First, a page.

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# UW CSE 341 - Mutual Recursion, Equivalence, and Syntactic Sugar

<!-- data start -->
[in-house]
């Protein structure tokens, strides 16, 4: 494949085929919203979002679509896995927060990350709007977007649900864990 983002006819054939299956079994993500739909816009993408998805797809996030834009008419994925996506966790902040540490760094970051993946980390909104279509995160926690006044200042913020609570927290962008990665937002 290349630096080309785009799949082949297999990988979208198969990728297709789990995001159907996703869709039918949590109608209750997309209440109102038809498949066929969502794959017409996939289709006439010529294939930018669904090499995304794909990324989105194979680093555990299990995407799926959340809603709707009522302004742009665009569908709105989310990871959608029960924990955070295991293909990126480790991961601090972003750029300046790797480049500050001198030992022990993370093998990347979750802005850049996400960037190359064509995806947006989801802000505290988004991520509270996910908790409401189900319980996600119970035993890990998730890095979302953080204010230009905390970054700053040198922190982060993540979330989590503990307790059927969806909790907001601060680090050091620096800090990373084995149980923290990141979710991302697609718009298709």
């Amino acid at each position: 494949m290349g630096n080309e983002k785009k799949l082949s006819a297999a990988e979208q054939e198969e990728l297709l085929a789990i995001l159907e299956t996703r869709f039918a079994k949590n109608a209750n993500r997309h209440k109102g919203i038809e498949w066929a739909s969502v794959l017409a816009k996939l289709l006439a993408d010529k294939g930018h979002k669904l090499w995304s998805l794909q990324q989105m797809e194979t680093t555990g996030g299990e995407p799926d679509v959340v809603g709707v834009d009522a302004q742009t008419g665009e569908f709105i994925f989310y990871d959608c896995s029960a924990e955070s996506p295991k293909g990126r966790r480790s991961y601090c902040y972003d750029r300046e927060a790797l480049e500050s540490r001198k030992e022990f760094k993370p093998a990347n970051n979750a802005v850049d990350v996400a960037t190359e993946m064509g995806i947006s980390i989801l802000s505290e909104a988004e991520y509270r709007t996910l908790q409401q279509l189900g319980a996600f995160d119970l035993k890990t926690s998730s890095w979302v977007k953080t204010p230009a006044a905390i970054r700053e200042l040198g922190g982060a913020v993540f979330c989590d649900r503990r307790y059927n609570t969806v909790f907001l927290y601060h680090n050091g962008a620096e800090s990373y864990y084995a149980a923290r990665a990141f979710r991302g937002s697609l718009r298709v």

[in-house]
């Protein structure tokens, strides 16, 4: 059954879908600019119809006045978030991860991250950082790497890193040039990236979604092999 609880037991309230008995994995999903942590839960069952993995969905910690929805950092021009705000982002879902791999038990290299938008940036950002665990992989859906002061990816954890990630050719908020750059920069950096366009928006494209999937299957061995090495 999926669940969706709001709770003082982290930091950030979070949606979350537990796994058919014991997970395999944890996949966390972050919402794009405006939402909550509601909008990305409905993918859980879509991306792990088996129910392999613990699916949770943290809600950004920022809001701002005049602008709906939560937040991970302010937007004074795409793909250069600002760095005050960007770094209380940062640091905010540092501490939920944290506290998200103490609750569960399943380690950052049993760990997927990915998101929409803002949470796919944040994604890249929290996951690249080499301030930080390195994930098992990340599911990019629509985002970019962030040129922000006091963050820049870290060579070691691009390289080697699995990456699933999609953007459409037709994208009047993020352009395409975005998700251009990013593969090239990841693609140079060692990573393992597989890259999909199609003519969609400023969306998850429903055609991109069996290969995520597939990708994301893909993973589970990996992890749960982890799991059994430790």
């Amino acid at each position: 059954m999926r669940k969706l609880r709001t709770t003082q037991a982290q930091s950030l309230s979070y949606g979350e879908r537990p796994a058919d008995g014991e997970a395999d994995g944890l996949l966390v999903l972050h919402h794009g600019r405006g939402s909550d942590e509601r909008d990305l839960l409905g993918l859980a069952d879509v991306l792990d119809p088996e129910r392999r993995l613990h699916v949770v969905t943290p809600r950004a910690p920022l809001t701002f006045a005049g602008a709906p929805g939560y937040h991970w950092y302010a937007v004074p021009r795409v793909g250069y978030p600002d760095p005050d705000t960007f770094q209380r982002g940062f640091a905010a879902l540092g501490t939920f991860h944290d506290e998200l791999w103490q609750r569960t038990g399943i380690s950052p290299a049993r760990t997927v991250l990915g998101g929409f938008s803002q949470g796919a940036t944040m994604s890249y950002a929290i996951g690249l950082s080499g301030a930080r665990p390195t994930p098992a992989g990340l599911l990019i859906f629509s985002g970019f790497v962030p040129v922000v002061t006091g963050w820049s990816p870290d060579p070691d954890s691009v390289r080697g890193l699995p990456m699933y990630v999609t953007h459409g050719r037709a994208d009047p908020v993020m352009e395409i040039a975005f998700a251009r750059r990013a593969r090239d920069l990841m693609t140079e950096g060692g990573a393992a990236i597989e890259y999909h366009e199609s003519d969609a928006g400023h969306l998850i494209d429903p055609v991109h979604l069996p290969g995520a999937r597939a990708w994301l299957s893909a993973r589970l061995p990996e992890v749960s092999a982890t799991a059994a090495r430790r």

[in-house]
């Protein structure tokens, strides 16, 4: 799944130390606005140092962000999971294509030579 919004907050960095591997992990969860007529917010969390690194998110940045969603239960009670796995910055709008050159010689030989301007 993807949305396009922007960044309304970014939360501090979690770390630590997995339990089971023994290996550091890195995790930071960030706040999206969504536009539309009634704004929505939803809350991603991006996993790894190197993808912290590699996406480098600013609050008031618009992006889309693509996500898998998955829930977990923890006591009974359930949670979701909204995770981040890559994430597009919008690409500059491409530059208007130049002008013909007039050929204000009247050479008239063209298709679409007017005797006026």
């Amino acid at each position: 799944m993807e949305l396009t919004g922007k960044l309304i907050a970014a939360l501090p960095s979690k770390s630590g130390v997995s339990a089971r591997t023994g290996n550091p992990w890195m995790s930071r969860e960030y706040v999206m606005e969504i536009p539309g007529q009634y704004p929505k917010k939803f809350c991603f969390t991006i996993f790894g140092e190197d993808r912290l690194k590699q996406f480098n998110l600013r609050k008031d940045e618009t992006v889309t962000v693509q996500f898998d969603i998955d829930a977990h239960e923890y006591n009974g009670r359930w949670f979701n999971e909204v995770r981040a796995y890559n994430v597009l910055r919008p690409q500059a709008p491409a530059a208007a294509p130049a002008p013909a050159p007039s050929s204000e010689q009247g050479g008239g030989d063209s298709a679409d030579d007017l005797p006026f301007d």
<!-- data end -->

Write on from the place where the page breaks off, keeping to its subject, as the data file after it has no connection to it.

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CSE 341:Programming LanguagesAutumn 2005Lecture 10 — Mutual Recursion, Equivalence, and Syntactic SugarCSE 341 Autumn 2005, Lecture 10 1Mutual RecursionYou’ve already seen how multiple functions can recursively call eachother in HW 2.ML uses the keyword and to provide different scope rules. Example:fun even i = if i=0 then true else odd (i-1)and odd i = if i=0 then false else even (i-1)Roughly extends the binding form for functions from fun f1 x1 = e1to fun f1 x1 = e1 and f2 x2 = e2 and ... and fn xn = en.Syntax gotcha: Easy to forget that you write and fi xi = ei, notand fun fi xi = ei.CSE 341 Autumn 2005, Lecture 10 2Mutual Recursion Idioms1. Encode a state machine (see product_sign example)• Sometimes easier to understand than explicit state values.2. Process mutually recursive types, as in HW 2CSE 341 Autumn 2005, Lecture 10 3Equivalence“Equivalence” is a fundamental programming concept• Code maintenance / backward-compatibility• Program verification• Program optimization• Abstraction and strong interfacesBut what does it mean for an expression (or program) e1 to be“equivalent” to expression e2?CSE 341 Autumn 2005, Lecture 10 4Equivalence I: where?Context (i.e., “where equivalent”)• Given where e1 occurs in a program e, replacing e1 with e2makes a program e0equivalent to e• At any point in any program, replacing e1 with e2 makes anequivalent program.The latter (contextual equivalence) is much more interesting.For the former, the body of an unused function body is equivalent toeverything (that typechecks).CSE 341 Autumn 2005, Lecture 10 5Equivalence II: how?“how equivalent”• “partial”: e and e0are equivalent if they input and output thesame data (any limits on input?)• “total”: partial plus e and e0have the same termination behavior• efficiency: e and e0are totally equivalent and one never takesmore than (for example) c times longer than the other (or usesmuch more space or ...)• syntactic notions: e and e0differ only in whitespace andcomments (for example)Key notion: what is observable? (memory, clock, REP-loop,file-system, ...)CSE 341 Autumn 2005, Lecture 10 6Accounting for “Effects”Consider whether fn x => e1 and fn x => e2 are totallycontextually equivalent.Is this enough? For all environments, e1 terminates and evaluates to vunder the environments if and only if e2 terminates and evaluates to vunder the environment.Functions produce values; may also produce (side-) effects. Considerboth!Purely functional languages have fewer/none, but ML is not purelyfunctional.In real languages, contextual equivalence usually requires many things.Nonetheless, “equivalence” usually means total contextual equivalencefor practical purposes (optimization, reasoning about correctness, etc.).CSE 341 Autumn 2005, Lecture 10 7Syntactic Sugar“Syntactic sugar causes cancer of the semicolon.”– Alan PerlisWhen all expressions using one construct are totally equivalent toanother more primitive construct, we say the former is “syntacticsugar”.• Makes language definition easier• Makes language implementation easierExamples:• e1 andalso e2 (define as a conditional)• if e1 then e2 else e3 (define as a case)• fun f x y = e (define with an anonymous function)CSE 341 Autumn 2005, Lecture 10 8More sugar#1 e is just let val (x,...) = e in x endIf we ignore types, then we have even more sugar:let val p = e1 in e2 end is just (fn p => e2) e1.In fact, if we let every program type-check (or just use one bigdatatype), then a language with just functions and functionapplication is as powerful as ML or Java (in the Turing Tarpit sense).This language is called “lambda calculus” – we’ll learn a bit moreabout it later.CSE 341 Autumn 2005, Lecture 10 9Equivalences for FunctionsWhile sugar defines one construct in terms of another, there are alsoimportant notions of meaning-preserving changes involving functionsand bound variables.They’re so important that a goal of language design is that a languagesupports them.But the correct definitions are subtle.First example: systematic renamingIs fn x => e1 equivalent to fn y => e2 where e2 is e1 with every xreplaced by y?CSE 341 Autumn 2005, Lecture 10 10Systematic renaming requires careIs fn x => e1 is equivalent to fn y => e2 where e2 is e1 with everyx replaced by y?What if e1 is y?What if e1 is fn x => x?Need caveats: fn x => e1 is equivalent to fn y => e2 where e2 ise1 with every free x replaced by y and y is not free in e1, and no freex occurs within the scope of a binding for y (capture; e.g.:fn x => let y = 2 in x + y end; see also next slide.)Note: We can provide a very precise recursive (meta-)definition of freevariables in an expression.Next: Is (fn x => e1) e2 equivalent to e3 where e3 is e1 with everyx replaced by e2?CSE 341 Autumn 2005, Lecture 10 11Argument SubstitutionIs (fn x => e1) e2 equivalent to e3 where e3 is e1 with every xreplaced by e2?• Every free x (of course).• A free variable in e2 must not be bound at an occurrence of x.(Called “capture”.)– Always satisfiable by renaming bound variables.• Evaluating e2 must have no effects (printing, exceptions,infinite-loop, etc.)– Closely tied to the rule that arguments are evaluated to valuesbefore function application. (Not true for all languages)– In ML, many expressions have no such effects (x, #foo x, ...);much fewer in Java.• Efficiency? Could be faster or slower. (Why?)CSE 341 Autumn 2005, Lecture 10 12Unnecessary Function WrappingA common source of bad style for beginnersIs e1 equivalent to fn x => e1 x?Sure, provided:• e1 is effect-free• x does not occur free in e1Example:List.map (fn x => SOME x) lstList.map SOME lstCSE 341 Autumn 2005, Lecture 10 13SummaryWe breezed through some core programming-language facts anddesign goals:• Definition of equivalence depends on observable behavior• Syntactic sugar “makes a big language smaller” by definingconstructs in terms of equivalence• Notion of free and bound variables crucial to understandingfunction equivalence.• Three common forms of function equivalence:– Systematic Renaming– Argument Substitution– Unnecessary Function WrappingCSE 341 Autumn 2005, Lecture 10